“I mean, I have done something like this before.”

“Something… with me?”

“No! I’ve never met you before.”

He opened his mouth to speak, thought better of it, then started again. “What exactly are we talking about?”

This was not going the way she’d planned. But what exactly had she planned when she opened her mouth? Her filter malfunction needed to be repaired soon.

Pumpkin took a deep breath, clearly aware of his smokey eyes watching her with… was that wariness or amusement? Growing up in her family, she had trouble deciphering the two.

“I mean, I have been a volunteer. I’ve done a voter registration drive before.”

Having cleared up that misjudgment, Pumpkin assumed the conversation was over. Only, he looked doubtful at her proclamation.

Pumpkin gave her internal filter a kick. In response it sputtered, “I organized it, actually.” Pumpkin gave it a mental shove to keep quiet. And then, “It was very successful, actually.”

“Where?”

“What?”

“Where did the drive you organized —successfully— take place?”

“Oh,” she said. “At my school. My college —university, actually. Louisiana State University.”

“I know LSU,” he grinned.

Good. Grinning meant amused. He had a nice grin, Smokey Eyes. Straight white teeth. Plump lips that stretched wide. Maybe a little too wide. Almost big bad wolf wide.

“Well,” she said. “There’s a community college with the name Louisiana so…”

“You have a problem with community colleges?”

“No! I just… I just wanted to make sure you knew… which one I meant.” Pumpkin wouldn’t have thought it possible, but his grin stretched even wider.

“My opinion matters to you that much?”

Definitely a wolf.

Then, in confirmation, his eyes slipped from her face and did a quick assessment of her body: the B-cups she no longer bothered to pad, the stubborn muffin top she’d given up on a year ago, the wide hips that looked voluptuous on her cousins but pear-shaped on her.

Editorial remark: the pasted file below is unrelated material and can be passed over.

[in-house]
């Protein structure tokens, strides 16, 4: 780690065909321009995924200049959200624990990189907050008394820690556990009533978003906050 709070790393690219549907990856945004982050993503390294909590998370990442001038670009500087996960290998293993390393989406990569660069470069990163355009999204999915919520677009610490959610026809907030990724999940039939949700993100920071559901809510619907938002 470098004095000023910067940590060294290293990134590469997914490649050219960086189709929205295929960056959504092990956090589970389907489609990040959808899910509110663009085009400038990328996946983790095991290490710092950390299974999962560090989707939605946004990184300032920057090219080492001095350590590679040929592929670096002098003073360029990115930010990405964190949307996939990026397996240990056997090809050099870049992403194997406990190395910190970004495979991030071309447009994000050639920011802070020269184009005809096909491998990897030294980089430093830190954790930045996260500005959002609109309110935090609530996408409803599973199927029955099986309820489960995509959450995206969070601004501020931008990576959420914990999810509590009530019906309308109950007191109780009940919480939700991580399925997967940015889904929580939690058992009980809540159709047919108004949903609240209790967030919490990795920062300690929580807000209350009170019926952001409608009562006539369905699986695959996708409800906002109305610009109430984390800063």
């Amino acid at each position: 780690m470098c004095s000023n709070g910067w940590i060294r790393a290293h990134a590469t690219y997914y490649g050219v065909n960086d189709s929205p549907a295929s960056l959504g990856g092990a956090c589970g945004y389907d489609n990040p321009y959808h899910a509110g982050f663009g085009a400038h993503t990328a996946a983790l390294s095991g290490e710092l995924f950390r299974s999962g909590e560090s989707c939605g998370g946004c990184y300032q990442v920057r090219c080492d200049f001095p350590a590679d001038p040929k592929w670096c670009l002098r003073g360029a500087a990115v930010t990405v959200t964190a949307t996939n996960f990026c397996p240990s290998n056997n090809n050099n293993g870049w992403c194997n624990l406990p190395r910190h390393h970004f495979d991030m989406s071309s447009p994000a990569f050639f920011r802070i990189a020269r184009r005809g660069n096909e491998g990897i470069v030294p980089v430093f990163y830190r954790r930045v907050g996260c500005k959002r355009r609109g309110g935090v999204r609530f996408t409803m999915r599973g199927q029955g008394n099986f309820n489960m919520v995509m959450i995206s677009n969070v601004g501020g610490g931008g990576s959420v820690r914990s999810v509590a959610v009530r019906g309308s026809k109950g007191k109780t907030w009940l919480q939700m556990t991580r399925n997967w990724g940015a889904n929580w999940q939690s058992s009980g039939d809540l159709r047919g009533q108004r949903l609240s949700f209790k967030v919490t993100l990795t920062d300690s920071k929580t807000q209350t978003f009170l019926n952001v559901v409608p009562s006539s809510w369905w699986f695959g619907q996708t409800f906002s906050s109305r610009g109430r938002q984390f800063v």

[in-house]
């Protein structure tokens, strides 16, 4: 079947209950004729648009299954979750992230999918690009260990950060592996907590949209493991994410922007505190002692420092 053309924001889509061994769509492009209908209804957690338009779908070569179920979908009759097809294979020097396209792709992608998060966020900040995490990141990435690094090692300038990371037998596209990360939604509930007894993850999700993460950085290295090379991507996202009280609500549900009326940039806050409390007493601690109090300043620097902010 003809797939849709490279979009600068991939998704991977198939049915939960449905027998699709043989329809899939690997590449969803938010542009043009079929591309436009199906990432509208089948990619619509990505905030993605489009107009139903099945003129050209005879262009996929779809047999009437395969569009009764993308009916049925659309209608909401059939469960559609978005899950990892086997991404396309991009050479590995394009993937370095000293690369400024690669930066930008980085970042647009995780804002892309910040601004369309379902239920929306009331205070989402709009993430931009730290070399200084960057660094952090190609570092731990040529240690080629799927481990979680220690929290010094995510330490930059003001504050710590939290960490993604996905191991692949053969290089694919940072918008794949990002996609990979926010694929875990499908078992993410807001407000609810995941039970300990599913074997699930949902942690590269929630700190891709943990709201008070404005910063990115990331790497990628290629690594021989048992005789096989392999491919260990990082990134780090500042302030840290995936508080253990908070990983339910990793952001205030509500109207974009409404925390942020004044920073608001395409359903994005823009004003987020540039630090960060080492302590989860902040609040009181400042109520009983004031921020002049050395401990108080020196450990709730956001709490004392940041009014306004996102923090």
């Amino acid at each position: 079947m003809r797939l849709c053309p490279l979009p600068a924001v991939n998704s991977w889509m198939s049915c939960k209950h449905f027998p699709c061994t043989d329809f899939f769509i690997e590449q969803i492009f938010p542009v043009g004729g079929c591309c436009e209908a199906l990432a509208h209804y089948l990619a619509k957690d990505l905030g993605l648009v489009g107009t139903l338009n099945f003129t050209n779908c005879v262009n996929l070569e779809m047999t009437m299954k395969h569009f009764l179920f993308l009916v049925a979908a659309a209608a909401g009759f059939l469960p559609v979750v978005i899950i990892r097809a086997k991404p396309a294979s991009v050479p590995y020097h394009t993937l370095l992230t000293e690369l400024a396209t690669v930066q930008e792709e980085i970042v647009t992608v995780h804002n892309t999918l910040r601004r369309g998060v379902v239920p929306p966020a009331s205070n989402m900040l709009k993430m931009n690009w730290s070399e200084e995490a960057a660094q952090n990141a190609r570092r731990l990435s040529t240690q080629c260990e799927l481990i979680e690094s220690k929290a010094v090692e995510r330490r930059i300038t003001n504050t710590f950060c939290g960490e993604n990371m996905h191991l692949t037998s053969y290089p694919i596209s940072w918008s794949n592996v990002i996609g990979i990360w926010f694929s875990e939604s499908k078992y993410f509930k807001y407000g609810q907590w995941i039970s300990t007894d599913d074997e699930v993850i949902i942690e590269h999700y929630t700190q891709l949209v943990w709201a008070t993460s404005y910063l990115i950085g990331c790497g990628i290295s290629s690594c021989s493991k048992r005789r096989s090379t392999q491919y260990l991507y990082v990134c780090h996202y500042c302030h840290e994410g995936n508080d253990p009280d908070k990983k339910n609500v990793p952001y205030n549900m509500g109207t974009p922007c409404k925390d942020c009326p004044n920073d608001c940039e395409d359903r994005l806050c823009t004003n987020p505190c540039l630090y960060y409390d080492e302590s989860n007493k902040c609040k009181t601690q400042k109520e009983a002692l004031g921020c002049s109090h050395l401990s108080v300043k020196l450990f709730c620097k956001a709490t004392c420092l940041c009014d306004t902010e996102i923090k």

“I don’t even know you,” Pumpkin said. And she had no intention of getting to know him. Wolves blocked the paths of good girls whether in the forest or on the road of life. Pumpkin had no intention of getting jammed up by a man, ever again.

“Yet, within sixty seconds of meeting me,” he said, “you offered to be mine.”

“No I… That was a misunderstanding, and you know it.”

A chuckle escaped through that predatory grin. The sound rumbled through Pumpkin’s body like a divining rod sensing danger.

“I’m sorry, Malika.”

But then, with the sound of her name on his lips, the humming of the rod ceased. All previous warning signals muted and Pumpkin’s feet took root in the concrete.

“It’s been a long day,” he smiled and a small sigh escaped his lips at the same time.

She’d read the term Cupid’s Bow in romance novels, but the visual didn’t do the term justice. The top of his upper lip, where you’d handle the bow was in the shape of a perfectly symmetrical M. Stretched in a smile, his full bottom lip made her wonder what it would be like to get caught in the crosshairs of his kiss.

“I couldn’t resist having a little fun with you. I hope I haven’t kept you.”